The phylum Arthropoda (from Greek, arthron = joint + pods = feet) is the most numerous of the present earth. It contains about 1,000,000 known species, which is at least four times the total of all other animal groups gathered.
In addition, they have good adaptation to different environments, advantages in competition with other species, exceptional reproductive capacity, efficiency in performing their functions, resistance to toxic substances and perfect social organization, such as bees, ants and termites.
Arthropods have a segmented body (metamerized body), articulated appendages (paws, antennas and palps, etc.) and body covered with exoskeleton formed by a resistant and impermeable substance called chitin. Chitin is a polysaccharide nitrogenous polymer impregnated with wax layers.
In some, the exoskeleton is reinforced by the deposition of calcium carbonate (limestone). The skeleton covers the whole body, except the joints, forming, in the body segments, true plates.
Growing up, arthropods must abandon the old, small skeleton and make a larger one. This phenomenon is called mute or ecdise and occurs several times until growth ceases in adulthood. The carapaces left during the seedlings are the exuberant (from Latin exuviae, "dropped dresses").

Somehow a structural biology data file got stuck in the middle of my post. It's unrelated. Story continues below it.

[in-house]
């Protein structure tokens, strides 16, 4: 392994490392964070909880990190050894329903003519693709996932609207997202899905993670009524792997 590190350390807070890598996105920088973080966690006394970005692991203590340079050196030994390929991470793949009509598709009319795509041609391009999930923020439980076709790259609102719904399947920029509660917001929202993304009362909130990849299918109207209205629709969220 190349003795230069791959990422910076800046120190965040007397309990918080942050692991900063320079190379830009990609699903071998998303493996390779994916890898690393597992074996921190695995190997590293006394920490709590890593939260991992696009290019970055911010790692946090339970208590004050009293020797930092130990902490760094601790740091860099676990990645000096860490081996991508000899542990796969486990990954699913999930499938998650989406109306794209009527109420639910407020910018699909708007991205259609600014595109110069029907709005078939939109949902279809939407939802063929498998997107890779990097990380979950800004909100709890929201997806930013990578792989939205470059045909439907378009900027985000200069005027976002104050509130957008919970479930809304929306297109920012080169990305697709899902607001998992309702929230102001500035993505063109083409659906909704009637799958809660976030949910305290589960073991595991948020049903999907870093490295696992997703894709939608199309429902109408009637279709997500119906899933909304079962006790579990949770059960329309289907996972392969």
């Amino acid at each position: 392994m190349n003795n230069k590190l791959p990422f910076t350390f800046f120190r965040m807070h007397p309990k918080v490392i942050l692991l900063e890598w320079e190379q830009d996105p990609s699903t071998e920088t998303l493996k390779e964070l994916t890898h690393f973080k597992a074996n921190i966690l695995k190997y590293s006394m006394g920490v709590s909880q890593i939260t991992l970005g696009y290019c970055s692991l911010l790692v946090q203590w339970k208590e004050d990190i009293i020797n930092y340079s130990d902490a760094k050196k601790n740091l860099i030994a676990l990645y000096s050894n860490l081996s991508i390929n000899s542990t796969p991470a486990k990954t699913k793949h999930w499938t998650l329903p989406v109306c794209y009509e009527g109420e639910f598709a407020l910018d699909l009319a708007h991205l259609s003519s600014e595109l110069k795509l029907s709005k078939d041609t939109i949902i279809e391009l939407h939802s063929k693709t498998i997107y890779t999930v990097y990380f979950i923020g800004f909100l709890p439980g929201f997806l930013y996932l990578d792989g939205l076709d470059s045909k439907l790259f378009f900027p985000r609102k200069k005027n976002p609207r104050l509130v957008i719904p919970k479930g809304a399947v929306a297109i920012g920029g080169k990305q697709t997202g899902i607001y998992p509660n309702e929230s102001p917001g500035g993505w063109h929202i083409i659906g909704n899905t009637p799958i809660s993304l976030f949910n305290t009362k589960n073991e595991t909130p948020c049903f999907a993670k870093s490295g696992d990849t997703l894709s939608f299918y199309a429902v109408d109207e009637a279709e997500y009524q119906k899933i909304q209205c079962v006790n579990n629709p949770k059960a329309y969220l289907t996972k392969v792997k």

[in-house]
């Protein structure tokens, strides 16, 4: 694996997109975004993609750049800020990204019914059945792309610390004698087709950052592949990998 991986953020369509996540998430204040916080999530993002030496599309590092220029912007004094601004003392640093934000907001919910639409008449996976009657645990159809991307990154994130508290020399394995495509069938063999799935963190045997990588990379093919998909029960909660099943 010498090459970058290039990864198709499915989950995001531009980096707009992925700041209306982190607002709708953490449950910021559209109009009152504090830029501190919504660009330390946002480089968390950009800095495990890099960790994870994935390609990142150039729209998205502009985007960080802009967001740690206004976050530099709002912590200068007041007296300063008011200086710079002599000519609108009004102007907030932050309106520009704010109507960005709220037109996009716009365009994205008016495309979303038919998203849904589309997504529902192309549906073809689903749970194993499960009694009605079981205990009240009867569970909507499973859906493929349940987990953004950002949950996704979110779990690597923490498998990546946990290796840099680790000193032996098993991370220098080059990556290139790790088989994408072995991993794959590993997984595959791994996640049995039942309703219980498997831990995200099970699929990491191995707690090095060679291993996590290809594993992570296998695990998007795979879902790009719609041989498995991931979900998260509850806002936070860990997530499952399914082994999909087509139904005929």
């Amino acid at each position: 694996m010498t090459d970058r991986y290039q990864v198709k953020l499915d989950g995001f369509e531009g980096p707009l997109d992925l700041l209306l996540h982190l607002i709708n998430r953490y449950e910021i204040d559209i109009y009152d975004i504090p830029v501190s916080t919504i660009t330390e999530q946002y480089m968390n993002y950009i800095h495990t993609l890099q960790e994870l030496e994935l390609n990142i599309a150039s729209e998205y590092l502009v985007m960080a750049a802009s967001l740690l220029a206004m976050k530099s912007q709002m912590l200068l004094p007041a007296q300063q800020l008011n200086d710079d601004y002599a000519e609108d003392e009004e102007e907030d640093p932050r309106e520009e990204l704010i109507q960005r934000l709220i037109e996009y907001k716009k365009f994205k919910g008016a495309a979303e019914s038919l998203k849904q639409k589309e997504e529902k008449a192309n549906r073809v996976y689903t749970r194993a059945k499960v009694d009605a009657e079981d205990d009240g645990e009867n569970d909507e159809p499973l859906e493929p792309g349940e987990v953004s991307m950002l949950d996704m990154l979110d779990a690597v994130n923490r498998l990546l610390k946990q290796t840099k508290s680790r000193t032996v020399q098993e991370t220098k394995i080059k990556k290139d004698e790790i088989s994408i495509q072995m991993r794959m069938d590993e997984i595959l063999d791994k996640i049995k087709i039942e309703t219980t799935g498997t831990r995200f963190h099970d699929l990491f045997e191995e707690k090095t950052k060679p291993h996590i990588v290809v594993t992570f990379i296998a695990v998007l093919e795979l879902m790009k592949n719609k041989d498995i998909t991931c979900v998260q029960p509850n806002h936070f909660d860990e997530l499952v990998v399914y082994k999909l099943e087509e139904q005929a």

Arthropods, however, have not only articulated paws, but all their ends and ends, such as antennas and mouthpieces. Your lower limbs are formed by parts that articulate, that is, that move relative to each other: your feet articulate with your legs, which also articulate with your thighs, which also articulate with the hip bones. .
Arthropods are usually classified by taking into account body divisions, the number of paws and the existence or otherwise of antennae and other appendages (pedipalps and chelicerae, for example). Taking these elements and the evolutionary approach into account, the representatives of the phylum Arthropoda would be grouped into five subphyls, one of which is now extinct, and some major classes, as we shall see below.